I’ll admit to having not run through a Greek concordance, but as far as I could find with quick Google work, Jesus only uses the word twice, Matthew 5:31-32 and Matthew 19:9 (and parallels). The saying in 19 is really just a shorter version of 5, which says:

31 “It was said, ‘Whoever divorces his wife must give her a divorce certificate.’[a]32 But I say to you that whoever divorces his wife except for sexual unfaithfulness [porneia] forces her to commit adultery. And whoever marries a divorced woman commits adultery. (CEB)

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40 Questions for Affirming Christians Part 1

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Kevin DeYoung of the Gospel Coalition posed 40 questions for affirming Christians. I’m guessing most/all of them are meant to be more attacking than genuine questions, but I’d like to try to answer at least some of them briefly for those who really do want to know. A few other responses I’ve appreciated:

1. How long have you believed that gay marriage is something to be celebrated?

I’d prefer the term “marriage equality” but I digress.

For me, the shift to a fully affirming stance happened about 5 years ago. I knew I was going to be starting at a more liberal seminary and I wanted to have some idea what I thought about it before then. For the record, in my time in that seminary I was never a part of a direct conversation about it so maybe it wasn’t even helpful from that perspective. For a few years before that, I fully supported the legal rights of same-sex couples – that just seems like basic human decency and has nothing to do with a Christian ethic of marriage.

Sodom and Gomorrah

The Destruction of Sodom

Sodom and Gomorrah

Did this happen to Sodom and Gomorrah because of their gay population? The Bible says no.

Cue the screams of pain from American dominionists* that the Supreme Court has declared marriage equality a right in all states. Comparisons will be made to Sodom. This comparison is made often. It’s also a really bad self-defeating argument. A simple search of what the Bible says about Sodom reveals this:

“‘Now this was the sin of your sister Sodom: She and her daughters were
arrogant, overfed and unconcerned; they did not help the poor and needy.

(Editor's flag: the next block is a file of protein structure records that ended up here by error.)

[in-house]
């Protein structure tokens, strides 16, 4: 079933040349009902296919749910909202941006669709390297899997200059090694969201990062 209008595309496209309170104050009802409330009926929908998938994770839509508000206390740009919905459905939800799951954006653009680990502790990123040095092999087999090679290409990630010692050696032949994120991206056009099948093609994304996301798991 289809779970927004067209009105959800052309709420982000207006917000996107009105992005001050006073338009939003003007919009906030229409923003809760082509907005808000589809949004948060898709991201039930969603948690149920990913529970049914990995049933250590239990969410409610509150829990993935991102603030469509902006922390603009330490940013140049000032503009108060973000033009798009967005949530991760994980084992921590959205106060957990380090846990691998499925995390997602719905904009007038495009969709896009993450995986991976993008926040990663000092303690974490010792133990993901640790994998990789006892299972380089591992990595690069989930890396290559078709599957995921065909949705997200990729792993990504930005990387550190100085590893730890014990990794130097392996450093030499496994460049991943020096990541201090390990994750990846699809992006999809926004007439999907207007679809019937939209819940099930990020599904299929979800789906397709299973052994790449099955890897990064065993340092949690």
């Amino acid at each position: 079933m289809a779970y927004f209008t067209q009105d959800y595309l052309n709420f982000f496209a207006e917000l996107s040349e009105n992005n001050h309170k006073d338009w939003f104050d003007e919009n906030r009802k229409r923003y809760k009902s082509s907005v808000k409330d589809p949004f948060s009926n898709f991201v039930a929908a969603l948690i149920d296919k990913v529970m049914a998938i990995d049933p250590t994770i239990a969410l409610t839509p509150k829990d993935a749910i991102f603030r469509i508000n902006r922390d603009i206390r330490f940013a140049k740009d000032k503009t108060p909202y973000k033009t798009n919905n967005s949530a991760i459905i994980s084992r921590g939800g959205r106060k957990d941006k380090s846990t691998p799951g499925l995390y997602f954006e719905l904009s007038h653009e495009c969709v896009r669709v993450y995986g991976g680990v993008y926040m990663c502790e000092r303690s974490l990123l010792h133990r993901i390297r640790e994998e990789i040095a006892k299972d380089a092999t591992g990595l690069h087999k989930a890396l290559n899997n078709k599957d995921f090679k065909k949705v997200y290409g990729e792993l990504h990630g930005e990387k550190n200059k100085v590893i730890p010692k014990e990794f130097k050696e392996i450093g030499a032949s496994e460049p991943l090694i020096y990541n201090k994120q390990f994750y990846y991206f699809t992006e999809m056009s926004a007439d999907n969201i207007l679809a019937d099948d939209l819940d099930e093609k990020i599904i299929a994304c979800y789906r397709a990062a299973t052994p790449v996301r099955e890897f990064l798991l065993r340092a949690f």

Ezekiel 16:49 NIV

Ummm… yeah, so even the Bible is pretty clear that Sodom wasn’t destroyed because men had sex with each other.

My Journey Judging LGBTQ Christians

WikiGodPod: Our Stories Shaping God

Recently I was talking about stuff on WikiGodPod, a podcast out of the Greater Toronto Area (I live close to the GTA in Kitchener) centred around our stories and how that shapes how we understand God. I’m not somebody who speaks well without preparation, so the potential questions were sent in advance and I spent a few hours the night before and morning of planning. I figure since I already spent those hours writing notes, I may as well clean them up a bit and publish them here.

Mark’s next question for me was:

Talking About Stuff on WikiGodPod

WikiGodPod: Our Stories Shaping GodA week and a half ago, I was interviewed by Mark Groleau for WikiGodPod. It was published this past Monday so you can check it out from the WikiGodPod website or through iTunes or other RSS readers. Aside from my own, I’m happy to recommend this podcast. It brings in a different voice from somewhere in Southern Ontario each week to talk about a range of different things.

In my chat with Mark, we covered my work with the Canadian Bible Society, this blog, pacifism, MennoNerds with our book A Living Alternative, judgementalism around LGBTQ persons in the Church, and embracing our differences instead of condemning each other over them.

Generous Spaciousness by Wendy Gritter (Review)

New Direction CanadaI’ve provided a few quotes already from Wendy Gritter’s Generous Spaciousness. See the posts: Judgement in LGBT Debates, Internalizing Hate Messages, and Homosexuality: A Disputable Matter. Now for a more general review.

There are a few great books about same-sex marriage, one of the biggest issues in the church right now. The priority of most are to establish either that it is condemned by God (traditionalists/non-affirming) or blessed by God like any other marriage (affirming). Those books definitely have their place, especially for those who have to personally decide for themselves. This book, however, offers something that is more important, especially for the majority of us in the church who do not experience substantial same-sex attraction.